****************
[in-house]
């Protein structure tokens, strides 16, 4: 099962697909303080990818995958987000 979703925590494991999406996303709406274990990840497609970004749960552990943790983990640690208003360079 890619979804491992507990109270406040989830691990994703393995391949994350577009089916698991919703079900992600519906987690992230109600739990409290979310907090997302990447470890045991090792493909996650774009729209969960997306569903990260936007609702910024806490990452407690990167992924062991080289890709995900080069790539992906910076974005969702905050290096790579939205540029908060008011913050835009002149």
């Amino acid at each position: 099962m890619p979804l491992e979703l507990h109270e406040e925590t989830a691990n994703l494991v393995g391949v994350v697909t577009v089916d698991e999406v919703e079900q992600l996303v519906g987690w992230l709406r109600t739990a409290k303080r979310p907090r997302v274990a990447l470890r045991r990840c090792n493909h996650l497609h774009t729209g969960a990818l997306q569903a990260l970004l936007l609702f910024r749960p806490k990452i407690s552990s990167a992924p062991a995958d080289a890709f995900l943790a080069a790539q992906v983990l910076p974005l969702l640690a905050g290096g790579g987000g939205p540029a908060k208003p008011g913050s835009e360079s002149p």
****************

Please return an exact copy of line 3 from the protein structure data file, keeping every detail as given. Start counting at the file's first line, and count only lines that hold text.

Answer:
């Amino acid at each position: 099962m890619p979804l491992e979703l507990h109270e406040e925590t989830a691990n994703l494991v393995g391949v994350v697909t577009v089916d698991e999406v919703e079900q992600l996303v519906g987690w992230l709406r109600t739990a409290k303080r979310p907090r997302v274990a990447l470890r045991r990840c090792n493909h996650l497609h774009t729209g969960a990818l997306q569903a990260l970004l936007l609702f910024r749960p806490k990452i407690s552990s990167a992924p062991a995958d080289a890709f995900l943790a080069a790539q992906v983990l910076p974005l969702l640690a905050g290096g790579g987000g939205p540029a908060k208003p008011g913050s835009e360079s002149p």